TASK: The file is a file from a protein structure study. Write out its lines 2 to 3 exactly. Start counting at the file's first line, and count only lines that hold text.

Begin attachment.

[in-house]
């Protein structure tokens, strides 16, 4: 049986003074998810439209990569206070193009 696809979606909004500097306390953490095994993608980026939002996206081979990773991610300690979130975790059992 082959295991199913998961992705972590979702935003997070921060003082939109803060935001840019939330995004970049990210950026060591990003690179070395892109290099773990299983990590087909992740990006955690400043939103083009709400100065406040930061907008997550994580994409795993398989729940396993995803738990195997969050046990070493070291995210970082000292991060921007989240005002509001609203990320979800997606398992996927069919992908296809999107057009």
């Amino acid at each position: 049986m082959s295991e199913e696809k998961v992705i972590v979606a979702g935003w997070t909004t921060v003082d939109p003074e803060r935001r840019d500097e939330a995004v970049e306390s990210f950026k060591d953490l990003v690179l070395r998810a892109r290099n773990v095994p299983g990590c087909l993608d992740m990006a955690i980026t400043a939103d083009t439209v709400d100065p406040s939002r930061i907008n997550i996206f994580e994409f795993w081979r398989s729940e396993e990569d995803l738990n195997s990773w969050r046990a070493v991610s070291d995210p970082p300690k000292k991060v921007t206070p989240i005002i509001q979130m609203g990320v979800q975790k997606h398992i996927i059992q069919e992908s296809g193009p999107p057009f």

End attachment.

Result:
């Protein structure tokens, strides 16, 4: 049986003074998810439209990569206070193009 696809979606909004500097306390953490095994993608980026939002996206081979990773991610300690979130975790059992 082959295991199913998961992705972590979702935003997070921060003082939109803060935001840019939330995004970049990210950026060591990003690179070395892109290099773990299983990590087909992740990006955690400043939103083009709400100065406040930061907008997550994580994409795993398989729940396993995803738990195997969050046990070493070291995210970082000292991060921007989240005002509001609203990320979800997606398992996927069919992908296809999107057009």
């Amino acid at each position: 049986m082959s295991e199913e696809k998961v992705i972590v979606a979702g935003w997070t909004t921060v003082d939109p003074e803060r935001r840019d500097e939330a995004v970049e306390s990210f950026k060591d953490l990003v690179l070395r998810a892109r290099n773990v095994p299983g990590c087909l993608d992740m990006a955690i980026t400043a939103d083009t439209v709400d100065p406040s939002r930061i907008n997550i996206f994580e994409f795993w081979r398989s729940e396993e990569d995803l738990n195997s990773w969050r046990a070493v991610s070291d995210p970082p300690k000292k991060v921007t206070p989240i005002i509001q979130m609203g990320v979800q975790k997606h398992i996927i059992q069919e992908s296809g193009p999107p057009f």